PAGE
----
Treating Bacterial Infections Outside of Hospitals Could Up Access to Care for Millions in Africa

Treating Bacterial Infections Outside of Hospitals
Treating Bacterial Infections Outside of Hospitals

(HealthDay News) — Newborns and young infants in developing nations who have suspected severe bacterial infections can be effectively treated outside a hospital, three new studies suggest. The new studies were published online April 1 in The Lancet and The Lancet Global Health.

In one African trial, the children received either amoxicillin in syrup form twice daily or standard antibiotic injections once a day for seven days. The antibiotic syrup was as effective as the injections, and adherence to the liquid antibiotic was better than adherence to the injections, the researchers found. In another African trial, the children received either antibiotic injections or a simplified approach featuring fewer injections combined with oral antibiotics for seven days, with similar successful results. Again, both regimens were equally effective and there was better adherence to the simplified regimen. The findings from those trials appear in The Lancet.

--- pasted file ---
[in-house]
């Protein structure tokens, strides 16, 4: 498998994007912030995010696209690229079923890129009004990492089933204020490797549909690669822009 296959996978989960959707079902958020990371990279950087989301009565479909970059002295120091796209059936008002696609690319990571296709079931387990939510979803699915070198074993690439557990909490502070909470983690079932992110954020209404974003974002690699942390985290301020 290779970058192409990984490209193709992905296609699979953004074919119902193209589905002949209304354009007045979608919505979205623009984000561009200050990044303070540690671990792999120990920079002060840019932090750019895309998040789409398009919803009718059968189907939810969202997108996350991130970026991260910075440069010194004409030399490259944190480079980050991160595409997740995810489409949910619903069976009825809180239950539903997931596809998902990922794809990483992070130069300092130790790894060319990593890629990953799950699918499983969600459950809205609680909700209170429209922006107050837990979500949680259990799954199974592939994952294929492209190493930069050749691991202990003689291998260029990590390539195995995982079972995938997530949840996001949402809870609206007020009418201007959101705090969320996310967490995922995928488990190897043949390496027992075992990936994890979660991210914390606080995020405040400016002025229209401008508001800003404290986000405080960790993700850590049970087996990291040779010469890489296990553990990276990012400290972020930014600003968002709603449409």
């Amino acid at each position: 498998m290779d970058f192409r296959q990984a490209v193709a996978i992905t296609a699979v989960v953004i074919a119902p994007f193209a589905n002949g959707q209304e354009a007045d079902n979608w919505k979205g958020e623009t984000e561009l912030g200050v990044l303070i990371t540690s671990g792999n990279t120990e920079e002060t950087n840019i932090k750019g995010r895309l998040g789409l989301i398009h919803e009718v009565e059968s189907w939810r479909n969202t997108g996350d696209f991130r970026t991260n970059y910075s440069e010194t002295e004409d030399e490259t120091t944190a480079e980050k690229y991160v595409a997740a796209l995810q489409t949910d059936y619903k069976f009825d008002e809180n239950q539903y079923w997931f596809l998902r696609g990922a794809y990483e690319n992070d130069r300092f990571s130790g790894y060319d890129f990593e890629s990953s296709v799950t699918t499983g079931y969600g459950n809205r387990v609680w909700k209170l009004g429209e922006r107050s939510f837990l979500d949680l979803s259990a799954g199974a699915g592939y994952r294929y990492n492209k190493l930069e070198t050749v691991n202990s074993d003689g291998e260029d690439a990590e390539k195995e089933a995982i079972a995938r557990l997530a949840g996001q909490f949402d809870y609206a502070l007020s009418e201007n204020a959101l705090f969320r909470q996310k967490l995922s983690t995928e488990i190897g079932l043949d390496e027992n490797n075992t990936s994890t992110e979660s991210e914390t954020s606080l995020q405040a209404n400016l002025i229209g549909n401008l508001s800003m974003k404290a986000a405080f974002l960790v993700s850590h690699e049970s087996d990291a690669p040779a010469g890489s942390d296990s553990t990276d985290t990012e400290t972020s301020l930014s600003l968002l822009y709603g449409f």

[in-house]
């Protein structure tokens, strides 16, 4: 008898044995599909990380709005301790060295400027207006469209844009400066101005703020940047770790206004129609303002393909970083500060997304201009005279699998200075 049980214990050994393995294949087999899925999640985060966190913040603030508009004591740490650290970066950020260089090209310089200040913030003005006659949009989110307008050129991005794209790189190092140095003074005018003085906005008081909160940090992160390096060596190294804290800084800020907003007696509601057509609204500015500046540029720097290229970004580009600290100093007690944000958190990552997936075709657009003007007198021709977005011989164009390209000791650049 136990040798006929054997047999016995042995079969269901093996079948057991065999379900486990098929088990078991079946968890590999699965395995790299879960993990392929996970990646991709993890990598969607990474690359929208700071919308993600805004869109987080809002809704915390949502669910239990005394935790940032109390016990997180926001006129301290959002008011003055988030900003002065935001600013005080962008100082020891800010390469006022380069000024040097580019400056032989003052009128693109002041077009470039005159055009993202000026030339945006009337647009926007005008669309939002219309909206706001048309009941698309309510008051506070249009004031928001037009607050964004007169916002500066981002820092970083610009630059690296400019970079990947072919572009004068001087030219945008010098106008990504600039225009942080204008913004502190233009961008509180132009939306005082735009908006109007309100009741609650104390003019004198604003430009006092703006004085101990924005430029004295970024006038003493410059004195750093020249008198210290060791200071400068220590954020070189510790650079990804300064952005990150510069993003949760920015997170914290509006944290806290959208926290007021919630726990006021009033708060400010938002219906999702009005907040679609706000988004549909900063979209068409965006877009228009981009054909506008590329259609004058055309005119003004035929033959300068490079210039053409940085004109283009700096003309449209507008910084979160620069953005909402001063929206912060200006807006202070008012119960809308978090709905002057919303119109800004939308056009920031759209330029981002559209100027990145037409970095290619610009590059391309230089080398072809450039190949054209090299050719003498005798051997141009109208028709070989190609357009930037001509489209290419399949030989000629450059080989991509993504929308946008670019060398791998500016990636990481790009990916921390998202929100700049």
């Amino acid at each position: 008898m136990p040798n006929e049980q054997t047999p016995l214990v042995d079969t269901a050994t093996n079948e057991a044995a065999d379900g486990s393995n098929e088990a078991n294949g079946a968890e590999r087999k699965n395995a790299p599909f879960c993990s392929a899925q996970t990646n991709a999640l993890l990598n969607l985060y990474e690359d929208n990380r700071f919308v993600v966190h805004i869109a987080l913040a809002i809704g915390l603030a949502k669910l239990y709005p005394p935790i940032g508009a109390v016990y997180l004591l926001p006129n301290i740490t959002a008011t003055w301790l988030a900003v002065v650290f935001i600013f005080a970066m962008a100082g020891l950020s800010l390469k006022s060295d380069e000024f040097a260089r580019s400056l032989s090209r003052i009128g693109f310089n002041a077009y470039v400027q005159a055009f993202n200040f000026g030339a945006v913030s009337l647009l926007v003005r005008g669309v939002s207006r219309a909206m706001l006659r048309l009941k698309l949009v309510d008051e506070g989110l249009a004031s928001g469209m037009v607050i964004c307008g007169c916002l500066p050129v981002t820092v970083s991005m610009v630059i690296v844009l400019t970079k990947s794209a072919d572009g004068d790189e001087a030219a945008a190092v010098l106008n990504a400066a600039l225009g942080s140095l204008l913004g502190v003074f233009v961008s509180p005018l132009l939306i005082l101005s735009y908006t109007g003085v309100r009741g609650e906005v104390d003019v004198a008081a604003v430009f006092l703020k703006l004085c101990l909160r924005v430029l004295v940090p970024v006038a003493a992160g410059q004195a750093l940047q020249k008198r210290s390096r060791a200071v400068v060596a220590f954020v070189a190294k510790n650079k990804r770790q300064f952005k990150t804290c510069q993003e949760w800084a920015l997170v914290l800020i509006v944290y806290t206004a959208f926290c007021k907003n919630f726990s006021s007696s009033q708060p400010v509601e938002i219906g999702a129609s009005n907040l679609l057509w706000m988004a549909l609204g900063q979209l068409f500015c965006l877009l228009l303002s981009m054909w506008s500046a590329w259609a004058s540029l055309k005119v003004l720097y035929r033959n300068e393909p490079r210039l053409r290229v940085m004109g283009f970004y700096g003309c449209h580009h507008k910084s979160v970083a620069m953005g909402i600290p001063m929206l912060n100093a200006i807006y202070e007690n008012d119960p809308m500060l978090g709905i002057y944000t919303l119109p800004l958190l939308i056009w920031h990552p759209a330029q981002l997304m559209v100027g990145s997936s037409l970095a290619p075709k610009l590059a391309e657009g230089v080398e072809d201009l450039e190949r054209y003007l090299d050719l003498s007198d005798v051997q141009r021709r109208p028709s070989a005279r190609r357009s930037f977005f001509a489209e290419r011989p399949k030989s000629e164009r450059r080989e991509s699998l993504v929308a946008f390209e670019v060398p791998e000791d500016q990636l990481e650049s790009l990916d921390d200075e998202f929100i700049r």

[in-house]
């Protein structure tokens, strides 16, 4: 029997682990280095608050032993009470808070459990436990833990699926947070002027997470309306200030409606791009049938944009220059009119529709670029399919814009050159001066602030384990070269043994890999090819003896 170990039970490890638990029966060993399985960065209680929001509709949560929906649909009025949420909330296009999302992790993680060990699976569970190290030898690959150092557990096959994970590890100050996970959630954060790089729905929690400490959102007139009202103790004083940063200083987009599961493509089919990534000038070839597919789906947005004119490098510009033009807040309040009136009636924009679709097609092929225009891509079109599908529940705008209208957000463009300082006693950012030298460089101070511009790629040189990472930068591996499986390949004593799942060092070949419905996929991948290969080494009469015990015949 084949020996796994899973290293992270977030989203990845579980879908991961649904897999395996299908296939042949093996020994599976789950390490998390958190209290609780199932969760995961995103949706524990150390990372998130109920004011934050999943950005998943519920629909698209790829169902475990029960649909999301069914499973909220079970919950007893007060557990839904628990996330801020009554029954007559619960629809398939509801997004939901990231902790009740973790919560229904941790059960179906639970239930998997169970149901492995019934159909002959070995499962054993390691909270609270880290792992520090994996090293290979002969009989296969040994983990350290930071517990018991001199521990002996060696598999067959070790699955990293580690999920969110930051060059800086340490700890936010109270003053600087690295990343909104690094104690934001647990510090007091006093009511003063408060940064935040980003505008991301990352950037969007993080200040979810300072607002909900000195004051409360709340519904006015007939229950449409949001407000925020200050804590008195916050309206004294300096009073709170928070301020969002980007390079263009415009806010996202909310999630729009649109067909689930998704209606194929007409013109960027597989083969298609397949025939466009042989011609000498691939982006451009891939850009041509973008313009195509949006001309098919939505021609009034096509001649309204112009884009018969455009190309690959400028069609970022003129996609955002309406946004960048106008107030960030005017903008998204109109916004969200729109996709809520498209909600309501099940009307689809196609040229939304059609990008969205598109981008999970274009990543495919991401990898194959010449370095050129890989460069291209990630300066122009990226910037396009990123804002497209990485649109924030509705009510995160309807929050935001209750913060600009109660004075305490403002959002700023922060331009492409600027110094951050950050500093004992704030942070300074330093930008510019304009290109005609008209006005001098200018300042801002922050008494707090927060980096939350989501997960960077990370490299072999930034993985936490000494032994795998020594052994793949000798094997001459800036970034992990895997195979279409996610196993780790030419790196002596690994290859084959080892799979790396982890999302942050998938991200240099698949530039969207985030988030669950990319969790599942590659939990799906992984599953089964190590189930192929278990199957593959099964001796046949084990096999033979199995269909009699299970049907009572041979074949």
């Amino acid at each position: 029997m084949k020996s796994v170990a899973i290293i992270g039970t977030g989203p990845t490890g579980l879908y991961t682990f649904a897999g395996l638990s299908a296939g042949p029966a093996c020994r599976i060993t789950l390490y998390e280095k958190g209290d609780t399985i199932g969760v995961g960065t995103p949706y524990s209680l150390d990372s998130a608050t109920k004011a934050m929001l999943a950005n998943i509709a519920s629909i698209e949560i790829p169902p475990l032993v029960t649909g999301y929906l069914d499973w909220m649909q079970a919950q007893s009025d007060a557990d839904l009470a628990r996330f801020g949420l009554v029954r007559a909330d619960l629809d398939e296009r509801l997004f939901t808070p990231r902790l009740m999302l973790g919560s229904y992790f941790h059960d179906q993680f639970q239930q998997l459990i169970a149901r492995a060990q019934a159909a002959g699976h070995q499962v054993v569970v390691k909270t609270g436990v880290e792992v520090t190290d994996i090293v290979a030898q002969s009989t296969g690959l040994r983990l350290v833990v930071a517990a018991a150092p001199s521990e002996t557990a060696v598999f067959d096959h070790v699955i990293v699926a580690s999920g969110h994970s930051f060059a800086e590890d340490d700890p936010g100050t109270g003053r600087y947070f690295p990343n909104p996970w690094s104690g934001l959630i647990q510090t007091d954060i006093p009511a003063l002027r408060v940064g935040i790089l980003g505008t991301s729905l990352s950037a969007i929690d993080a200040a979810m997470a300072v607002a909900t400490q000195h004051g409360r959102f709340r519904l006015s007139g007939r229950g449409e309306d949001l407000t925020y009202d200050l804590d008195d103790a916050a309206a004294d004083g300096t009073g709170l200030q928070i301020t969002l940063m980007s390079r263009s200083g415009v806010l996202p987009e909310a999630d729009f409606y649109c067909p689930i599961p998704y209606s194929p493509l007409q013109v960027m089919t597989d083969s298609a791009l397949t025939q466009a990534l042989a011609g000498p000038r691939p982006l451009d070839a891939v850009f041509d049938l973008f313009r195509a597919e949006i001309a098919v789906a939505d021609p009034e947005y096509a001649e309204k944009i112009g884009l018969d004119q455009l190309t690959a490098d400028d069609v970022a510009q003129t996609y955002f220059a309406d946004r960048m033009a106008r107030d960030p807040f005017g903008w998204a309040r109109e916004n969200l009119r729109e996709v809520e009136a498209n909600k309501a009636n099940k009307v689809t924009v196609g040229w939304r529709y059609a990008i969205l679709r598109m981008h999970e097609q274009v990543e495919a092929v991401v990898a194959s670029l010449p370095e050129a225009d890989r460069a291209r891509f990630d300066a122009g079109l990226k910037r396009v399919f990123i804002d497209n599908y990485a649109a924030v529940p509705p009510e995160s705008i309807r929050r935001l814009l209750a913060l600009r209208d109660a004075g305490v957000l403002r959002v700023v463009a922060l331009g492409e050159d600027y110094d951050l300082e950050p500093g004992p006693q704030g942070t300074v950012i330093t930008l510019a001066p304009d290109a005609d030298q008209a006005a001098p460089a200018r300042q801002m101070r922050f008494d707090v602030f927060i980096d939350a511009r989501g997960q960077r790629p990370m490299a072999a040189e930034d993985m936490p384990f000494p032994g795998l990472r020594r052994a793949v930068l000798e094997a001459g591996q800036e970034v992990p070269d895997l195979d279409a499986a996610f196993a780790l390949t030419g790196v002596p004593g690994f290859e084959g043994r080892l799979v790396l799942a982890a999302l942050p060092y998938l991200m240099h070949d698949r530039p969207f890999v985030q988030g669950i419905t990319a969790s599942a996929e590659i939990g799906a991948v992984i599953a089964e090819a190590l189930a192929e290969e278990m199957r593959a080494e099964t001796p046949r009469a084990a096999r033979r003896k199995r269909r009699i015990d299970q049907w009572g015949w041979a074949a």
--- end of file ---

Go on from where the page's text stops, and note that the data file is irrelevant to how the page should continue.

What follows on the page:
In a Bangladesh study, patients received either standard daily antibiotic injections or a reduced number of injections combined with liquid antibiotics for seven days. As in the other trials, the simplified regimen was as effective as the standard regimen, according to the findings published in The Lancet Global Health.

"This could improve access to care for millions of families in Africa and substantially reduce costs and deaths from possible severe bacterial infections," Fabian Esamai, PhD, professor of child health and pediatrics in the College of Health Sciences at Moi University in Eldoret, Kenya, said in a journal news release.

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